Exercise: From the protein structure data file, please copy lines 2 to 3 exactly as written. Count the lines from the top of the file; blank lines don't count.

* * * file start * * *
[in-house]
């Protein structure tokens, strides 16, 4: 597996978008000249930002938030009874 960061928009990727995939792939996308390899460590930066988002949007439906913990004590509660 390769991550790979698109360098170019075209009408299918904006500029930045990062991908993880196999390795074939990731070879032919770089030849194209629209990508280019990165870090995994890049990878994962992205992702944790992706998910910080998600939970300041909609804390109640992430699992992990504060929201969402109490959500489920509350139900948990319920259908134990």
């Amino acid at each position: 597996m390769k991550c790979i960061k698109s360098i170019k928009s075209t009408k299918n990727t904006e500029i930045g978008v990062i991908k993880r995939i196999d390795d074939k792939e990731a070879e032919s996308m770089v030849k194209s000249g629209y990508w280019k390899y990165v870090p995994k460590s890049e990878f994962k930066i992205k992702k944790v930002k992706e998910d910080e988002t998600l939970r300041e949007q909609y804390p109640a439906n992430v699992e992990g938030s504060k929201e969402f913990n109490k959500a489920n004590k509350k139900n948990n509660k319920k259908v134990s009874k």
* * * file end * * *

């Protein structure tokens, strides 16, 4: 597996978008000249930002938030009874 960061928009990727995939792939996308390899460590930066988002949007439906913990004590509660 390769991550790979698109360098170019075209009408299918904006500029930045990062991908993880196999390795074939990731070879032919770089030849194209629209990508280019990165870090995994890049990878994962992205992702944790992706998910910080998600939970300041909609804390109640992430699992992990504060929201969402109490959500489920509350139900948990319920259908134990």
């Amino acid at each position: 597996m390769k991550c790979i960061k698109s360098i170019k928009s075209t009408k299918n990727t904006e500029i930045g978008v990062i991908k993880r995939i196999d390795d074939k792939e990731a070879e032919s996308m770089v030849k194209s000249g629209y990508w280019k390899y990165v870090p995994k460590s890049e990878f994962k930066i992205k992702k944790v930002k992706e998910d910080e988002t998600l939970r300041e949007q909609y804390p109640a439906n992430v699992e992990g938030s504060k929201e969402f913990n109490k959500a489920n004590k509350k139900n948990n509660k319920k259908v134990s009874k």